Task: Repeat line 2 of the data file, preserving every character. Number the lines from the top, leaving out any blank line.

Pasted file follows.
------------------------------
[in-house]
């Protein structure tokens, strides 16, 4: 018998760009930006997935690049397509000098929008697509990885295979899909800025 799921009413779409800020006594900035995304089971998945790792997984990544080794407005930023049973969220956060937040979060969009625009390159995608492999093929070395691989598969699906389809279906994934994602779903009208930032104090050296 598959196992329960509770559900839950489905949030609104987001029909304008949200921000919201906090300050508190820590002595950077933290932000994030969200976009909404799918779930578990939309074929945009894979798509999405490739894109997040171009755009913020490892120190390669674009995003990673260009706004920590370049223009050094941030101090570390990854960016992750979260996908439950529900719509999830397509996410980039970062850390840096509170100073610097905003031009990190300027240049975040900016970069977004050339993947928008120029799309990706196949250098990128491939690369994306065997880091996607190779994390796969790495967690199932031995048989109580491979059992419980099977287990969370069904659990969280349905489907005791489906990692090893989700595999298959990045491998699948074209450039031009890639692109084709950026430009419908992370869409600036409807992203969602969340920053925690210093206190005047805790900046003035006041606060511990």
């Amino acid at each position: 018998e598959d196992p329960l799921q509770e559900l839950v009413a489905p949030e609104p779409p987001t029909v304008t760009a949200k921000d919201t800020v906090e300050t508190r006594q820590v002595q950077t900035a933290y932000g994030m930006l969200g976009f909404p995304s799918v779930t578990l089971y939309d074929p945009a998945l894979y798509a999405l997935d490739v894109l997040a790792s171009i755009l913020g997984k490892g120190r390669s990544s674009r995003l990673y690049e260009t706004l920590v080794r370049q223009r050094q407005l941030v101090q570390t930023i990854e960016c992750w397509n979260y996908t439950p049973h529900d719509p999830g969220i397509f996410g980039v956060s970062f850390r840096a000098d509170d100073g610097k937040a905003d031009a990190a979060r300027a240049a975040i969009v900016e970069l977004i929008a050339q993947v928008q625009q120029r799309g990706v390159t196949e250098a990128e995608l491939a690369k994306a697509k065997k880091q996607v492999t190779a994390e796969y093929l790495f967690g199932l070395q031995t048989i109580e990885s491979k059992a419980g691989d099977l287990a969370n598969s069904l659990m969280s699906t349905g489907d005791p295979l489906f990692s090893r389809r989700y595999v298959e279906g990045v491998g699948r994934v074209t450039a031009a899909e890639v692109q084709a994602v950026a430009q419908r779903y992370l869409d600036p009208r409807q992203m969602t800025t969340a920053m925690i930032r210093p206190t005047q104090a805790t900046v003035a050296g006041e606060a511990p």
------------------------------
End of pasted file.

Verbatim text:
């Protein structure tokens, strides 16, 4: 018998760009930006997935690049397509000098929008697509990885295979899909800025 799921009413779409800020006594900035995304089971998945790792997984990544080794407005930023049973969220956060937040979060969009625009390159995608492999093929070395691989598969699906389809279906994934994602779903009208930032104090050296 598959196992329960509770559900839950489905949030609104987001029909304008949200921000919201906090300050508190820590002595950077933290932000994030969200976009909404799918779930578990939309074929945009894979798509999405490739894109997040171009755009913020490892120190390669674009995003990673260009706004920590370049223009050094941030101090570390990854960016992750979260996908439950529900719509999830397509996410980039970062850390840096509170100073610097905003031009990190300027240049975040900016970069977004050339993947928008120029799309990706196949250098990128491939690369994306065997880091996607190779994390796969790495967690199932031995048989109580491979059992419980099977287990969370069904659990969280349905489907005791489906990692090893989700595999298959990045491998699948074209450039031009890639692109084709950026430009419908992370869409600036409807992203969602969340920053925690210093206190005047805790900046003035006041606060511990």